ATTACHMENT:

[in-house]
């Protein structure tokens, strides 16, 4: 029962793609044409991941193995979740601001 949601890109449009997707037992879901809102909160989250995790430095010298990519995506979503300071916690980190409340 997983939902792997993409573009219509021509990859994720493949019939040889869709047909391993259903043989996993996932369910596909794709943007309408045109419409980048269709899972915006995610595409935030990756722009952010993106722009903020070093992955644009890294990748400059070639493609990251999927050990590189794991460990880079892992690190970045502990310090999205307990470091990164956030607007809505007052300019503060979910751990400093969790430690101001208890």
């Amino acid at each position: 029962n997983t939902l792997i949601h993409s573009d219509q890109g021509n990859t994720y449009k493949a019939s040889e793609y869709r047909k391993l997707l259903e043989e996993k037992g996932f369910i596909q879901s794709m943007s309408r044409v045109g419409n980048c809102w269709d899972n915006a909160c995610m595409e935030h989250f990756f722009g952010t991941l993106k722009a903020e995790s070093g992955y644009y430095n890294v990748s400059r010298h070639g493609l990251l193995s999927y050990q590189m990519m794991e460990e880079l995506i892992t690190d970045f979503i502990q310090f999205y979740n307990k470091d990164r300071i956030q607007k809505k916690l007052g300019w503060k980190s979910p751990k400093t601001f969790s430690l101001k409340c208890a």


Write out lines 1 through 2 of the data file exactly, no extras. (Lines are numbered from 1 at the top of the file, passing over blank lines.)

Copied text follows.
[in-house]
């Protein structure tokens, strides 16, 4: 029962793609044409991941193995979740601001 949601890109449009997707037992879901809102909160989250995790430095010298990519995506979503300071916690980190409340 997983939902792997993409573009219509021509990859994720493949019939040889869709047909391993259903043989996993996932369910596909794709943007309408045109419409980048269709899972915006995610595409935030990756722009952010993106722009903020070093992955644009890294990748400059070639493609990251999927050990590189794991460990880079892992690190970045502990310090999205307990470091990164956030607007809505007052300019503060979910751990400093969790430690101001208890």